Multiple chronic health conditions and their link with labour force participation and economic status

Schofield, Deborah J., Callander, Emily J., Shrestha, Rupendra N., Passey, Megan E., Percival, Richard, and Kelly, Simon J. (2013) Multiple chronic health conditions and their link with labour force participation and economic status. PLoS ONE, 8 (11). e79108. pp. 1-7.

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Abstract

Aims: To assess the labour force participation and quantify the economic status of older Australian workers with multiple health conditions.

Background: Many older people suffer from multiple health conditions. While multiple morbidities have been highlighted as an important research topic, there has been limited research in this area to date, particularly on the economic status of those with multiple morbidities.

Methods: Cross sectional analysis of Health&WealthMOD, a microsimulation model of Australians aged 45 to 64 years.

Results: People with one chronic health condition had 0.59 times the odds of being employed compared to those with no condition (OR 0.59, 95% CI: 0.49, 0.71), and those with four or more conditions had 0.14 times the odds of being employed compared to those with no condition (OR 0.14, 95% CI: 0.11, 0.18). People with one condition received a weekly income 32% lower than those with no health condition, paid 49 % less tax, and received 37% more in government transfer payments; those with four or more conditions received a weekly income 94% lower, paid 97% less in tax and received over 2,000% more in government transfer payments per week than those with no condition.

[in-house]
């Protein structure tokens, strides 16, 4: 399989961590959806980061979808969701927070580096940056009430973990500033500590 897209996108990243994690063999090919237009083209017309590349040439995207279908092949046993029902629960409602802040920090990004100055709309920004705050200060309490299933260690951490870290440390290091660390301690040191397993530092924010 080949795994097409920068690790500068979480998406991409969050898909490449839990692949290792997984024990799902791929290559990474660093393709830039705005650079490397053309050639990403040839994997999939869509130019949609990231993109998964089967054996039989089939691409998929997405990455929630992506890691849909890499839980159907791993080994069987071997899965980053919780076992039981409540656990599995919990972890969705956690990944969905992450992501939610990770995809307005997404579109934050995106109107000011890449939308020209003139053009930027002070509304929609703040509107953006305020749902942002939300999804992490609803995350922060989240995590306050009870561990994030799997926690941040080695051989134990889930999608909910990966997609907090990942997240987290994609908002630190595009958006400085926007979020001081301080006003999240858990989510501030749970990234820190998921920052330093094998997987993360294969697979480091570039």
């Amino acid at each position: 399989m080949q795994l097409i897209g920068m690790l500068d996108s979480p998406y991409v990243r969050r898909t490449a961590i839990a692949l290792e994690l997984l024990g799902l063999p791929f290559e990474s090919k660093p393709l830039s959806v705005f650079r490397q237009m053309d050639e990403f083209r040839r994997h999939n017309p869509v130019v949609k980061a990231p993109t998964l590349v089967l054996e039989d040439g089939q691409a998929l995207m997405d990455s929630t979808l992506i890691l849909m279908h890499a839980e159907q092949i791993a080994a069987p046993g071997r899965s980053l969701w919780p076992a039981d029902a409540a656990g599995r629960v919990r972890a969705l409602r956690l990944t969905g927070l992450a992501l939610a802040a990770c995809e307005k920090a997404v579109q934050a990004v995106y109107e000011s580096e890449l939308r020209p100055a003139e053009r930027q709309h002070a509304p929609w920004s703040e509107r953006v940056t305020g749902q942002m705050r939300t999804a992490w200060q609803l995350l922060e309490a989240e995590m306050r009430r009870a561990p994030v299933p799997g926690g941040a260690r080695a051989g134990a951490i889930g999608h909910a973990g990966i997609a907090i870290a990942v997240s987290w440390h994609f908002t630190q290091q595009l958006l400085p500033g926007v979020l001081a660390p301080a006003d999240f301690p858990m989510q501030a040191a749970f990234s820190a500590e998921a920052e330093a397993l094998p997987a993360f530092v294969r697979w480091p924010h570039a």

Conclusion: While having a chronic health condition is associated with lower labour force participation and poorer economic status, having multiple conditions compounds the affect – with these people being far less likely to be employed and having drastically lower incomes.

Item ID: 41226
Item Type: Article (Research - C1)
ISSN: 1932-6203
Keywords: health economics; co-morbidities; labour force participation
Additional Information:

© 2013 Schofield et al. This is an open-access article distributed under the terms of the Creative Commons Attribution License, which permits unrestricted use, distribution, and reproduction in any medium, provided the original author and source are credited.

Funders: National Health and Medical Research Council (NHMRC), Australian Research Council (ARC)
Projects and Grants: NHMRC APP1052742, ARC grant LP07749193
Date Deposited: 10 Nov 2015 01:36
FoR Codes: 14 ECONOMICS > 1402 Applied Economics > 140208 Health Economics @ 100%
SEO Codes: 91 ECONOMIC FRAMEWORK > 9102 Microeconomics > 910209 Preference, Behaviour and Welfare @ 50%
92 HEALTH > 9204 Public Health (excl. Specific Population Health) > 920408 Health Status (e.g. Indicators of Well-Being) @ 50%
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